In past years, the company stationed staff at manufacturing sites to resolve any engineering issues in the runup to mass production. Coronavirus-related travel restrictions, however, have forced Apple to do much of this work remotely and to request all suppliers deliver final samples to the U.S. To maintain secrecy, one source said, all items, even tiny ones, were packed into huge boxes and shipped in special-purpose trucks to Hong Kong, where they were loaded onto a plane bound for California, so lead designers and engineers there could sign off on the samples.
“This year this kind of secretive sample delivery increases a lot, but Apple is willing to spend as much money to protect their highly-confidential unfinished products,” the person said.
“We’ve managed to shorten the delay significantly and we are not stopping here,” said another supply chain executive. “The final assembly for some models is still going to be early October, but we are working to keep moving the production as early as possible.”
The engineering verification processes for this year’s new iPhones have been particularly challenging for Apple, as the complicated procedures and major spec upgrades from 4G to 5G connectivity involve a lot of back-and-forth, hands-on testing by both the American company’s engineers and its suppliers in Asia.
The state of California’s “shelter-in-place” order and the ongoing quarantine requirement for foreigners entering China disrupted development of the 5G iPhones so severely that in March Apple even discussed the possibility of postponing the launch of the lineup until next year.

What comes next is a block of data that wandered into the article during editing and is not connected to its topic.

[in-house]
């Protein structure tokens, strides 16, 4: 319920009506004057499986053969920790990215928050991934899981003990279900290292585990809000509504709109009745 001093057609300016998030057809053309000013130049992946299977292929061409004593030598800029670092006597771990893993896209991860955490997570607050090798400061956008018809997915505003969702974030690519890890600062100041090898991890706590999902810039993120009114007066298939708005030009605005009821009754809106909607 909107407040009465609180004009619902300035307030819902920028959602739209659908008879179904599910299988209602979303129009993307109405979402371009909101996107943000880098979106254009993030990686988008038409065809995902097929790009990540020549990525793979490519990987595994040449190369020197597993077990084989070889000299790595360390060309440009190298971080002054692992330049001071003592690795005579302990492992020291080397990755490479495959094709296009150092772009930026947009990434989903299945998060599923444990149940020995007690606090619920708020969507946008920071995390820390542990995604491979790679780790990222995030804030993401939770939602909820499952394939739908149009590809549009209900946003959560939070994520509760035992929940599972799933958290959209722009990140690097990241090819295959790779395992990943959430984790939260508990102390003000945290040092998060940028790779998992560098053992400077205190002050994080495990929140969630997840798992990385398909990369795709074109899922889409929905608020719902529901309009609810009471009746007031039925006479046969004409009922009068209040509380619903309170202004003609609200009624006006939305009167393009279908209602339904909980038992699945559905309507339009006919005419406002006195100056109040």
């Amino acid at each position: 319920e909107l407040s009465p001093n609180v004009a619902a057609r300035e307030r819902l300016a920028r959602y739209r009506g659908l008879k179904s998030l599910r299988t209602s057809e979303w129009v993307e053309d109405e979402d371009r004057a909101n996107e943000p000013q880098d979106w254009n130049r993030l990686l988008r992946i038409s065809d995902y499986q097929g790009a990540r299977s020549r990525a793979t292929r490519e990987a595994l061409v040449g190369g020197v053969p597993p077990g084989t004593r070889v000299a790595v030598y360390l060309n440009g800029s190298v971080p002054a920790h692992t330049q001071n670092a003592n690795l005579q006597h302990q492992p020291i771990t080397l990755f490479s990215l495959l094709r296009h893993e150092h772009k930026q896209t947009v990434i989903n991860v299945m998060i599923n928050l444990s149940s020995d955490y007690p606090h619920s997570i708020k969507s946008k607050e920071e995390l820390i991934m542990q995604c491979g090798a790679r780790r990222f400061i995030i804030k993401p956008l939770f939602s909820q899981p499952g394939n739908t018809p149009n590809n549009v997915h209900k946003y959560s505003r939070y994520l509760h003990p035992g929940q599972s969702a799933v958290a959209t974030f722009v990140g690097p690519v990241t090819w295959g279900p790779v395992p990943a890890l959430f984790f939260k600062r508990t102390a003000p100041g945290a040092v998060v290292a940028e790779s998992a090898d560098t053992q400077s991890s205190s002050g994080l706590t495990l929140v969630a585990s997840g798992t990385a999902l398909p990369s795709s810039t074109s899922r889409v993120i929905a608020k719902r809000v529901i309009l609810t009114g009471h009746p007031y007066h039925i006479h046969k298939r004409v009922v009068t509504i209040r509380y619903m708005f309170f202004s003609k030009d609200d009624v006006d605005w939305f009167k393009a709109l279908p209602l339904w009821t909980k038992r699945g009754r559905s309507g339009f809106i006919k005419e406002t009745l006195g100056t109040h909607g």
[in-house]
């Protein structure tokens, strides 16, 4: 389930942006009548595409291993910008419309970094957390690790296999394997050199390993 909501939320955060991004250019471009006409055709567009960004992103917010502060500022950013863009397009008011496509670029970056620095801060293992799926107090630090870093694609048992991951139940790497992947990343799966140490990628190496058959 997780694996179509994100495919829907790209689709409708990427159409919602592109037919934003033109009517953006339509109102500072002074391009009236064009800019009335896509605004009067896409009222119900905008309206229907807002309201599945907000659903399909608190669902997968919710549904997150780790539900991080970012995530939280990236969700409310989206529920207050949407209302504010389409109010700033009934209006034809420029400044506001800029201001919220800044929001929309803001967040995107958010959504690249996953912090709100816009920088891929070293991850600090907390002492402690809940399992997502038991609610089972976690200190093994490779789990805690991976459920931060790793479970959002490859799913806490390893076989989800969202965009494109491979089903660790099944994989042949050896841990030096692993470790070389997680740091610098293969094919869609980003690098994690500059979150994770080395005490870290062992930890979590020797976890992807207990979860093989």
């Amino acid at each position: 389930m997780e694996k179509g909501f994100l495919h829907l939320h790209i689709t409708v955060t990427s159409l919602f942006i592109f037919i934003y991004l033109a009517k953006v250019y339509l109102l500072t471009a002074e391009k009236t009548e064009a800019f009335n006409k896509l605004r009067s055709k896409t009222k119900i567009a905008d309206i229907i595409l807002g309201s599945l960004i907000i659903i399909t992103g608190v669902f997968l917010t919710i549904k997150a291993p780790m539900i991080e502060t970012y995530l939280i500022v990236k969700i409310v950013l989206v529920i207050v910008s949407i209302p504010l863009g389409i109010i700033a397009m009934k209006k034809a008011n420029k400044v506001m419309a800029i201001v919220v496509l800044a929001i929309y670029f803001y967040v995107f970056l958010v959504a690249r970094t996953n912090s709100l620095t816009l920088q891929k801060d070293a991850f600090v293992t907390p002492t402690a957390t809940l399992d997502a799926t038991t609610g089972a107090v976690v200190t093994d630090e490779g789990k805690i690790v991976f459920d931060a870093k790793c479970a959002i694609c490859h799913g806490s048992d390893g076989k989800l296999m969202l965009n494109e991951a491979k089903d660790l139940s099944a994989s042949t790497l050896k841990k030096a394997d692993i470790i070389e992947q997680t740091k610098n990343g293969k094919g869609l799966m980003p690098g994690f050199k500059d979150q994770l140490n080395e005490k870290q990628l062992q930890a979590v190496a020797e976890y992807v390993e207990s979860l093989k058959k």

Apple plans to roll out a total of four 5G iPhones with three different screen sizes — 5.4-inches, 6.1-inches and 6.7-inches — all of which will use the advanced organic light-emitting diode, or OLED, display technology.
The U.S. tech giant initially ordered components for around 100 million iPhones earlier this year, but lowered that target to around 80 million after the outbreak of the coronavirus, Nikkei reported earlier.
Unlike the typical manufacturing pattern over the past years, in which production is ramped up week by week, the planned production volume for the upcoming 5G iPhones will be similar for each week, which should help suppliers recruit, train and sustain production line workers and avoid labor shortages and spiking costs, sources familiar with the situation said.
Apple’s component and parts suppliers, as well as final assemblers Foxconn, Pegatron and Wistron, are currently gearing up in preparation for the production of the upcoming iPhones, though the start date for production for the four 5G iPhone models varies, sources said.
“Production lines will be qualified one by one to enter mass production mode. The bigger scale of mass production will happen around the beginning of October,” one executive-level source said.
All production of the 5G iPhones and new iPads remains in China this year. AirPods assembler Luxshare-ICT, which bought an iPhone plant from Wistron in July, will begin assembling a small number of iPhones next year, the Nikkei reported earlier.
Jeff Pu, an analyst with GF Securities, said Apple is betting on the 5G iPhones to drive sales growth. “Even though it’s the year of COVID-19, Apple is reserving relatively healthy orders from the supply chain and we don’t see much disruption for the final production. The delay looks manageable at the moment,” he said.
“We think Apple iPhone sales will be mostly boosted by the rolling out of all 5G models by the end of this year, and we expect Apple’s iPhone unit sales will return to growth, reaching an estimated 215 million units by next year of 2021, from 190 million units for this year.”
Apple declined to comment.